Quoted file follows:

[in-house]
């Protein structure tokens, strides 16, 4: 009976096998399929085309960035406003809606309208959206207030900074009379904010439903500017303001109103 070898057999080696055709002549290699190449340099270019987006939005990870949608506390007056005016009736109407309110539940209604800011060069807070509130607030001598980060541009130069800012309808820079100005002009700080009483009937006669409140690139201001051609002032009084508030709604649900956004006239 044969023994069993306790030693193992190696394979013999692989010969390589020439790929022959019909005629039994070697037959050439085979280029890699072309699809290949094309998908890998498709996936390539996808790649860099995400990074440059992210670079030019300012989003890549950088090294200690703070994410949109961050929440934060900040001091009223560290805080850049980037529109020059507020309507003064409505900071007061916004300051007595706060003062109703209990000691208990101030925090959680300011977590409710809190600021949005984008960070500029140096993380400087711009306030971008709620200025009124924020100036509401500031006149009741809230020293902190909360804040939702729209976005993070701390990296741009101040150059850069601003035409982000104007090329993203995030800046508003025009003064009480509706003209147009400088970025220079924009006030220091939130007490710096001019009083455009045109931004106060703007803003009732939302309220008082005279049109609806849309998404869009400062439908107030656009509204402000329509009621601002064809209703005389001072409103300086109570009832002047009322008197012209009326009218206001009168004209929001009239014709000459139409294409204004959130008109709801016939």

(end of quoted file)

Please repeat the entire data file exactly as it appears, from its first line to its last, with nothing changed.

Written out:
[in-house]
């Protein structure tokens, strides 16, 4: 009976096998399929085309960035406003809606309208959206207030900074009379904010439903500017303001109103 070898057999080696055709002549290699190449340099270019987006939005990870949608506390007056005016009736109407309110539940209604800011060069807070509130607030001598980060541009130069800012309808820079100005002009700080009483009937006669409140690139201001051609002032009084508030709604649900956004006239 044969023994069993306790030693193992190696394979013999692989010969390589020439790929022959019909005629039994070697037959050439085979280029890699072309699809290949094309998908890998498709996936390539996808790649860099995400990074440059992210670079030019300012989003890549950088090294200690703070994410949109961050929440934060900040001091009223560290805080850049980037529109020059507020309507003064409505900071007061916004300051007595706060003062109703209990000691208990101030925090959680300011977590409710809190600021949005984008960070500029140096993380400087711009306030971008709620200025009124924020100036509401500031006149009741809230020293902190909360804040939702729209976005993070701390990296741009101040150059850069601003035409982000104007090329993203995030800046508003025009003064009480509706003209147009400088970025220079924009006030220091939130007490710096001019009083455009045109931004106060703007803003009732939302309220008082005279049109609806849309998404869009400062439908107030656009509204402000329509009621601002064809209703005389001072409103300086109570009832002047009322008197012209009326009218206001009168004209929001009239014709000459139409294409204004959130008109709801016939």